While Dr. Aye Maung claims the ANP did not organise the protest directly, he feels the election results should make obvious where popular sentiments lie. “The people don’t believe the NLD government can bring stability to Rakhine State. The NLD should think about what the people desire,” he said.
U Nyi Pu’s nomination quashed speculation that the outgoing chief minister, General Maung Maung Ohn, would have his post renewed. A former Deputy Minister of Border Affairs with close ties to the military, Maung Maung Ohn developed cordial relations with international NGOs and UN agencies operating in Rakhine State over the course of his two-year tenure.
Rakhine nationalists loathed Maung Maung Ohn, who was widely perceived as an outsider, the long arm of a despised ethnic Burman establishment that did not take ethnic Rakhine concerns into account. But his outsider status – and proximity to the military – gave him a reputation as an effective and firm administrator. For the NLD, these are big shoes to fill – particularly as the party does not enjoy the explicit backing of the military establishment.
This doesn’t appear to be of particular concern to the NLD. “U Nyi Pu is a very official person. He is member of the NLD Central Committee. He can manage [the Rakhine nationalists] and the situation in Arakan State,” U Zaw Myint Maung said.
The embryonic Rakhine political order is already showing signs of strain. Unlike the country’s other regional parliaments, the legislature in Sittwe has barely sat since it first convened on February 8. On 28 March, ANP lawmakers staged a walkout over the chief minister issue, in an apparent attempt to raise the political stakes and spur further deadlock.
The ANP itself is a fractured party. It is a fairly new creation, borne of the merger between two Rakhine parties in 2012. One of them – the Arakan League for Democracy (ALD) – was previously aligned with the NLD; the other, the Rakhine Nationalities Development Party (RNDP), founded by Dr. Aye Maung, was more staunchly ethno-nationalist in its orientation.
On 13 March, the ANP’s central executive committee expelled six senior members who disagreed with the decision to take a hard stance against the NLD, raising the prospect of increased factionalisation that could tilt the balance of power in the Rakhine State parliament further in the NLD’s favour.
Another factor to note is the proximity of the ANP to the Arakan Army (AA), which has conducted a low-level insurgency in Rakhine since April 2015.
The parliamentary speaker elected by the ANP-dominated parliament, U San Kyaw Hla, is the father-in-law of the commander-in-chief of the Arakan Army, Brig-Gen Tun Myat Naing. The insurgents have been operating with uncharacteristic boldness over the past few months, and support from politically well-connected circles may bolster their ambitions, to the detriment of the overall security picture in Rakhine State.
The military is unlikely to allow the AA insurgency to spiral out of control just because Maung Maung Ohn is no longer in office. It has reinforced its positions in Rakhine in recent months, and although the AA insurgency shows no signs of going away, it is unlikely that it will target Muslims, as its primary enemy is the union government in Naypyidaw and the military establishment attached to it.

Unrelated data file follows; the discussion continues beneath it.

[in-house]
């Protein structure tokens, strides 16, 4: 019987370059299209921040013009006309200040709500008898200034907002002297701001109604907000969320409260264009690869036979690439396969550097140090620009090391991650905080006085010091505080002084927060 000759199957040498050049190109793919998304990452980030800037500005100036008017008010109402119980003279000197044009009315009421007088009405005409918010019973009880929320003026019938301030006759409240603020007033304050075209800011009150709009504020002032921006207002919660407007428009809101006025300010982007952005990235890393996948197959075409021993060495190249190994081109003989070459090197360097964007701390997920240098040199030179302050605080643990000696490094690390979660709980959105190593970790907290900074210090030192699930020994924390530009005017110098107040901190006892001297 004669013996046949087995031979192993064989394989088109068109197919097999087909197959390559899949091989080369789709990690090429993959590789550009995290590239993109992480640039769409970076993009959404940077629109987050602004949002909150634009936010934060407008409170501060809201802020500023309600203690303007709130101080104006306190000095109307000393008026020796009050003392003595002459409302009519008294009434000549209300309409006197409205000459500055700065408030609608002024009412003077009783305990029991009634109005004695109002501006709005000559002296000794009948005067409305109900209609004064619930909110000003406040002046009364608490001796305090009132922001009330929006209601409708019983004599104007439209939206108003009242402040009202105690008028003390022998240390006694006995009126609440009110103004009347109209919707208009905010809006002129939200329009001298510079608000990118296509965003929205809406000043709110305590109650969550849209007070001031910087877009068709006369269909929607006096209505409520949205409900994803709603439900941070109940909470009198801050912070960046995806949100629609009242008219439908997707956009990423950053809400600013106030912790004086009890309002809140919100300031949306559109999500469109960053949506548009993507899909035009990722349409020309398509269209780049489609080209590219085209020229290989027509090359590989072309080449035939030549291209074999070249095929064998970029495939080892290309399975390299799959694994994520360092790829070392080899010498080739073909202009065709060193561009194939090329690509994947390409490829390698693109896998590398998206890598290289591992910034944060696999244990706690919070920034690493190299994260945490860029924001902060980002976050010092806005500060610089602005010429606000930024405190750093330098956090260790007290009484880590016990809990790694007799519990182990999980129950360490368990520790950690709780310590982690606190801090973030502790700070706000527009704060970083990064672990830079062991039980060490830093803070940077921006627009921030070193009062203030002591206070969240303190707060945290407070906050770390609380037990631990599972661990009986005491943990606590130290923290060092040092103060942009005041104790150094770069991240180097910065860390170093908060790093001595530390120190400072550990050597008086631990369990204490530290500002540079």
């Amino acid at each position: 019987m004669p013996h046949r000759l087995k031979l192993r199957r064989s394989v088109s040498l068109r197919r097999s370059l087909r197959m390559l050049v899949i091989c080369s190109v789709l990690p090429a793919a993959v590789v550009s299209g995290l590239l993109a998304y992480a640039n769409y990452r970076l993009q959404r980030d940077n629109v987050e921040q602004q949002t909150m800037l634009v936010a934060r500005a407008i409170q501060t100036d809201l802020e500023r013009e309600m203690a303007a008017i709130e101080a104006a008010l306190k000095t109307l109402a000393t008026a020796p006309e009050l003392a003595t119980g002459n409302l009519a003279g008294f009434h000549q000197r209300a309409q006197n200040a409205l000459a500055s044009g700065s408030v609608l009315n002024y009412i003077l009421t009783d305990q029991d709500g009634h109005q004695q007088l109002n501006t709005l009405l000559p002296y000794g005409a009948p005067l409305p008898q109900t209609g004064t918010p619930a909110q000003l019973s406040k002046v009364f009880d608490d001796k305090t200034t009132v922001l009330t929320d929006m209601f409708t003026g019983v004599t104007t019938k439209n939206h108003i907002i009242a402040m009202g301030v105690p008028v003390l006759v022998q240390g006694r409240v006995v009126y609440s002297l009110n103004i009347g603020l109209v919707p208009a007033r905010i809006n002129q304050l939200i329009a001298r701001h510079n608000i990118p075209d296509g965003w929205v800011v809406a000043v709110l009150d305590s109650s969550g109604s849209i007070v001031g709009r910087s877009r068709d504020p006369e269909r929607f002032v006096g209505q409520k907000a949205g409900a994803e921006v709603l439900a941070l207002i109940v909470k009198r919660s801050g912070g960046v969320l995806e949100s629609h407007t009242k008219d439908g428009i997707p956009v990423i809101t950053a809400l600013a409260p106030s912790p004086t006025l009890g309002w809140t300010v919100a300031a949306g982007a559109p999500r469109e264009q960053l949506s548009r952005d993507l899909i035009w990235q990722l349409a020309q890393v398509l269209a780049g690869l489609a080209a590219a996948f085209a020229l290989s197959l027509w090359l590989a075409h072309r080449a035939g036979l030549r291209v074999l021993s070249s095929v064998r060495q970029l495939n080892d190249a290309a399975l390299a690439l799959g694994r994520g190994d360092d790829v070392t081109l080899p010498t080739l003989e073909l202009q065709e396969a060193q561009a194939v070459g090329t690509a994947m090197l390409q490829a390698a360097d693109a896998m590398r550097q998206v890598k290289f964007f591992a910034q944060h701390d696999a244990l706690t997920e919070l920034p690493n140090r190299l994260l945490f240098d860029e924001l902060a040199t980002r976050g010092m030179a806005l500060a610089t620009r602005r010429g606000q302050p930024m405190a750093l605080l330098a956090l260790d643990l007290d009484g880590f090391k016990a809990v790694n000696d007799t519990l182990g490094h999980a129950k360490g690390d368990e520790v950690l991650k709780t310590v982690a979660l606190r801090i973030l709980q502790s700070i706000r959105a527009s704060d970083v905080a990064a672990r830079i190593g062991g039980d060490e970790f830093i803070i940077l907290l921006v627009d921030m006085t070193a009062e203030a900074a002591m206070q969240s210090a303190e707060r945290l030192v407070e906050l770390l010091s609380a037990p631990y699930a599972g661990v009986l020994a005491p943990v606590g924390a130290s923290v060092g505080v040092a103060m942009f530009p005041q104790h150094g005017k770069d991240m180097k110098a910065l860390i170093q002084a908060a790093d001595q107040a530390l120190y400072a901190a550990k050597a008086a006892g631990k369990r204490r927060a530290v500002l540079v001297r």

Against this backdrop of factions and mistrust, it is highly unlikely the NLD will do anything meaningful to alleviate the Rohingyas’ predicament because it is wary of provoking Rakhine nationalists further.
Of note is the NLD’s choice for the Minister of Labour, Immigration and Population, U Thein Swe, an MP from the military-derived Union Solidarity and Development Party (USDP).
U Zaw Myint Maung claims that this high-profile appointment from the opposition is part of an effort by Daw Aung San Suu Kyi to build a government based on “national reconciliation,” but his appointment indicates that the NLD’s policies on the Rohingya are unlikely to change substantially from the old government’s.
U Thein Swe isn’t the NLD’s only controversial appointment from across the aisle. The new minister of religious and cultural affairs, Thura Aung Ko, is a former high-ranking general from the USDP, who was a deputy minister with the same portfolio under the former administration.
On April 1 – his first day in office – Thura Aung Ko stated in a radio interview that Islam and Hinduism were the religions of “associate citizens” – a lower tier of citizenship in Myanmar’s stratified system. The implications of this are clear: Muslims and Hindus, the thinking goes, could never be ‘full’ citizens, as their religion makes them innately ‘foreign.’
Two days later, he met with U Wirathu, a firebrand ultranationalist Buddhist monk known for his extreme anti-Muslim screeds. While Thura Aung Ko claimed the meeting was intended to promote dialogue to temper hate speech, engaging with Wirathu so early in his term invariably serves to legitimate the monk as a significant actor in Myanmar’s political space.
All of this bodes poorly for the Rohingyas, many of whom are clinging to the prospect that the NLD will take concrete steps to alleviate their plight. But based on the new government’s words and actions to date, this is probably hoping against hope.
Before and after the November election, the NLD has repeatedly stated that tackling the Rohingya issue is not an urgent concern. Just after the NLD victory in November, spokesman U Win Htein told The Telegraph the party had “other priorities,” including “peace, the peaceful transition of power, economic development and constitutional reform.”
Suu Kyi herself has remained tight-lipped on the Rohingyas’ plight, a silence many believe to be calculated to minimise backlash from both those that support the Rohingyas and those that do not. But this reticence to act has thrown her pro-democratic credentials into question, and she has faced mounting accusations that she, too, holds deep-rooted anti-Muslim beliefs.
For Rohingyas and Myanmar’s other Muslim minorities, the advent of NLD government is unlikely to bring with it much in the way of substantial positive change. There are currently no Muslim parliamentarians serving in any of Myanmar’s regional legislatures or on the Union level – the first time this has been the case in the country’s independent history. In Rakhine State, internecine struggles between the NLD and ANP may portend further deterioration of Muslim rights; in a best-case scenario, the grim status quo will remain much as it is now.
And denied the opportunity to help determine Myanmar’s trajectory towards a more inclusive system, all of these changes will invariably be of little comfort to Rohingyas themselves.